Full moons pre-cut for the Doodlebugs, the first thing they did was trace them with a white crayon on a large black card stock (maybe 18″ x 24″).  They set the cardboard moon aside for the next project and each artist mixed their own grey paint.  We mixed white and black washable paint to get their preferred color of grey, then added some flour to create texture.  Using large paintbrushes, they scooped paint onto the inside of their circle.  They all did a pretty good job of keeping the round shape – I was surprised.  After they had covered their whole moon outline quite thickly, they used round shapes to make craters.  I had pre-cut a paper towel cardboard roll into two-inch rounds, and they also used wine corks (didn’t work too well) and caps from glue sticks.  Those had to dry overnight, and as they dried, the flour-y paint dried and cracked in interesting patterns.

Textured Moon 1

 

Textured Moon 2

 

Textured Moon 3

 

The other moon project was the real reason behind those cardboard pizza box moons.  Placing the cardboard moon on the table, we then used rounds cut from a cardboard roll, or bottle caps (turn the sharp sides down) to make a 3-d moon surface (craters and mountains and such).  We used tape to secure those in place.  Next, we covered the moon’s surface with a giant aluminum foil square (each Doodlebug crinkled it a bit before covering their moon).  Use the extra-wide roll of aluminum foil for this, it’s a big moon.  They needed a bit of help with smoothing the foil over the surface without poking holes in it, and with wrapping the excess foil around the edges.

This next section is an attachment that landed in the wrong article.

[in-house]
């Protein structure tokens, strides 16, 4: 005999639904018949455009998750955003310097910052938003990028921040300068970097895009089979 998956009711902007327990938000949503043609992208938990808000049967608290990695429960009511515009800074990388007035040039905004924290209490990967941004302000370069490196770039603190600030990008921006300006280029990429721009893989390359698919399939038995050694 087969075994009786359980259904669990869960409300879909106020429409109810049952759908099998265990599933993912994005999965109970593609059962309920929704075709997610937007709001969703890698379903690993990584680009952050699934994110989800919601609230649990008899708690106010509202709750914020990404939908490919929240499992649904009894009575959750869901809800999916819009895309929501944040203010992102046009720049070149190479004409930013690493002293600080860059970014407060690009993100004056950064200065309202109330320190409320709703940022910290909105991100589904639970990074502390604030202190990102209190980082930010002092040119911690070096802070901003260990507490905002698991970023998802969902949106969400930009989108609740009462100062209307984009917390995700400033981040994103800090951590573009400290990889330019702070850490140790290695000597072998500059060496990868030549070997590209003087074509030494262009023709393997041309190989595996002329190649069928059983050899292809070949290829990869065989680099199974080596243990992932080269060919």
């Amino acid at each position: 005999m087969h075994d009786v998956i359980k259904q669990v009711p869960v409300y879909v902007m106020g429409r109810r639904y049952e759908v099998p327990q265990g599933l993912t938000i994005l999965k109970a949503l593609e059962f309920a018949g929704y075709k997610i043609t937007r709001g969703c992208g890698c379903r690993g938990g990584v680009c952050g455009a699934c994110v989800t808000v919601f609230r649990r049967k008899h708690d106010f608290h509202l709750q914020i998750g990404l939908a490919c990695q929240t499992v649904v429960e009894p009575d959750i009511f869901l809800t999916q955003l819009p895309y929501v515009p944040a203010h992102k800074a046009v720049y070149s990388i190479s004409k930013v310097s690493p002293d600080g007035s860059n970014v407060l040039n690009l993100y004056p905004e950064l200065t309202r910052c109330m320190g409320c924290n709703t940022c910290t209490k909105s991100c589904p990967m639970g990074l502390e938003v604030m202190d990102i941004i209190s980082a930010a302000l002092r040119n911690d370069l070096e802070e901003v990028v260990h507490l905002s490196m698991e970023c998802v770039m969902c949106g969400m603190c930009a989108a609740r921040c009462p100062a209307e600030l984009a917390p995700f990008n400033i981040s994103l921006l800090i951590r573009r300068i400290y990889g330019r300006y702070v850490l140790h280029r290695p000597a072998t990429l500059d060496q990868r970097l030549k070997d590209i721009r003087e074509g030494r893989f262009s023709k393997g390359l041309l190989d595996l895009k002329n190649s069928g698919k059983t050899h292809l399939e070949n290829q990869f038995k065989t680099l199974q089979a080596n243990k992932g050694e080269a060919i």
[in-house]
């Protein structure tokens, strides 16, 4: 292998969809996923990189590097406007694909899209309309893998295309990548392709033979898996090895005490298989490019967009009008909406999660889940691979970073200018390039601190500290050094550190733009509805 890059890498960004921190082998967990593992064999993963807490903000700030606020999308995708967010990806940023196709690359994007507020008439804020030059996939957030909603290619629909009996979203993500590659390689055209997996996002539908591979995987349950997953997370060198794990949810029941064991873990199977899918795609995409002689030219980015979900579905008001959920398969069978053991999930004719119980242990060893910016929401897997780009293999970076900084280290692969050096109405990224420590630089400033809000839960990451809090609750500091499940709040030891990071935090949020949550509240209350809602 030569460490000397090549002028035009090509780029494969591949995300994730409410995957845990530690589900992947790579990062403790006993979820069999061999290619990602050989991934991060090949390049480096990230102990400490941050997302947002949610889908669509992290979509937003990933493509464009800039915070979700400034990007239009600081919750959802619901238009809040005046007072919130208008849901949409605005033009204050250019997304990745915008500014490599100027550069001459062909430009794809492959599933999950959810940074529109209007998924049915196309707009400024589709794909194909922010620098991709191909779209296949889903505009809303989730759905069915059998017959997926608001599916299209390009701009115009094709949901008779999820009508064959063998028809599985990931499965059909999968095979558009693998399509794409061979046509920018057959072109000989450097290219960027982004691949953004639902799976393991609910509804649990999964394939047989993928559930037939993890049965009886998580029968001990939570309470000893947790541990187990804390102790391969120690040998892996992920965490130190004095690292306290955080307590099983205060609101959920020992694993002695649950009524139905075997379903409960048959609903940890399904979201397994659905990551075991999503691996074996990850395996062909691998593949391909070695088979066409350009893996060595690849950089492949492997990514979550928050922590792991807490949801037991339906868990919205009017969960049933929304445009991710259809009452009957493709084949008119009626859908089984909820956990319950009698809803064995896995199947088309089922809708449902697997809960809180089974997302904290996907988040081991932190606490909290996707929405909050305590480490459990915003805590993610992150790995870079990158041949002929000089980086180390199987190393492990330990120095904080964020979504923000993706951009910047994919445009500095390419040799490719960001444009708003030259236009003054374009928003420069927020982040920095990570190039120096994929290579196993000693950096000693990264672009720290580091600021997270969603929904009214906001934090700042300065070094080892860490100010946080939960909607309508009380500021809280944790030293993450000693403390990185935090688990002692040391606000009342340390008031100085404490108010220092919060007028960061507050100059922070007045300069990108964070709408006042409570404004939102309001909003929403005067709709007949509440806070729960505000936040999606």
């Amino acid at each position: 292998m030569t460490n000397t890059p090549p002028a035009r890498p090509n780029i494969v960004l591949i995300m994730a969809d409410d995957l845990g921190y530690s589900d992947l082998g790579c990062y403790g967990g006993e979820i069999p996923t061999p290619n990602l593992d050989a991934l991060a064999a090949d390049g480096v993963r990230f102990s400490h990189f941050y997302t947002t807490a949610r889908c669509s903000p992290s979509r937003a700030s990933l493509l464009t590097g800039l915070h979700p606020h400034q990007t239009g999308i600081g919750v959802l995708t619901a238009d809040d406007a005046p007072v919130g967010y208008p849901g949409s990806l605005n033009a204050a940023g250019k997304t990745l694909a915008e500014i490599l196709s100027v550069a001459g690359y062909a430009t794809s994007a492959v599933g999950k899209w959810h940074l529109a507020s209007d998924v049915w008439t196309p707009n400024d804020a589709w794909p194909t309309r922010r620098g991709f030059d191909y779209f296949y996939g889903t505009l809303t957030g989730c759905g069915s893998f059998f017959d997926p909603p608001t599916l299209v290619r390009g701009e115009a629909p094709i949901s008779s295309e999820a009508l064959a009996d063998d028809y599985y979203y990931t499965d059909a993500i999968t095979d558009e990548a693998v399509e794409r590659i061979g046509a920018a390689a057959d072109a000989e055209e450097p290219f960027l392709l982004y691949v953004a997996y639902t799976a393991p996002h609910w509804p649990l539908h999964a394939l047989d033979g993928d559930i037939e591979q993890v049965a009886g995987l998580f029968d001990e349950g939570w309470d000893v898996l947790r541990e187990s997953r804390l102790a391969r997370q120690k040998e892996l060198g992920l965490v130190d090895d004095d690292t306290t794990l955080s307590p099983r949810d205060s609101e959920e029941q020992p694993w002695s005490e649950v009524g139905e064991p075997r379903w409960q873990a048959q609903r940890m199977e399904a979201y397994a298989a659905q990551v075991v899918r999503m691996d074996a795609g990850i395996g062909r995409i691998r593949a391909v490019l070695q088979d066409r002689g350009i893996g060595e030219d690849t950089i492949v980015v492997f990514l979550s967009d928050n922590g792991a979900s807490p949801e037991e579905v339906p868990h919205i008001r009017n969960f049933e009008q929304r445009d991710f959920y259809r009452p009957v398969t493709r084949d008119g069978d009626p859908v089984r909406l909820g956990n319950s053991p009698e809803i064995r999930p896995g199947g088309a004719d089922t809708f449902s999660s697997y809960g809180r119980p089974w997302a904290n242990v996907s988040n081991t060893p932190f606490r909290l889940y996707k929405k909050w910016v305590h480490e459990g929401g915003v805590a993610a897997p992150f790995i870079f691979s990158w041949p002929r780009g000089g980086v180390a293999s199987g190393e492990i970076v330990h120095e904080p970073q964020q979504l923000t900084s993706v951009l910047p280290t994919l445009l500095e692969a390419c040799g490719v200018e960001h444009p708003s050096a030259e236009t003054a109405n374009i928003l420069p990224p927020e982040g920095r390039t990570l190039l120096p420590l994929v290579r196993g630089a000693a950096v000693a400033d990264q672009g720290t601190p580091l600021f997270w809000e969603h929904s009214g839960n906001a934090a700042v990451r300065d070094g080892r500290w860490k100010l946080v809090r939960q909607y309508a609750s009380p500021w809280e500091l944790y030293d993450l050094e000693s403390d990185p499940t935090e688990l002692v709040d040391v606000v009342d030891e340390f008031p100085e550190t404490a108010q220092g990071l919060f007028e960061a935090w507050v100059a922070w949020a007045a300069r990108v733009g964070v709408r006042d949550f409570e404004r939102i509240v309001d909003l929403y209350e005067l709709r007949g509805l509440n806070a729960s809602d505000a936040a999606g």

The last step was to paint their moon using more grey paint (this time without flour, since we already had texture with the foil).  And  then add glitter.  Because what moon is complete without a few energetic sprinkles of glitter?

They turned out super-cool:

Foil Moon 1

Foil Moon 2

A couple of close-ups of the texture of these fantastic glittery foil moons: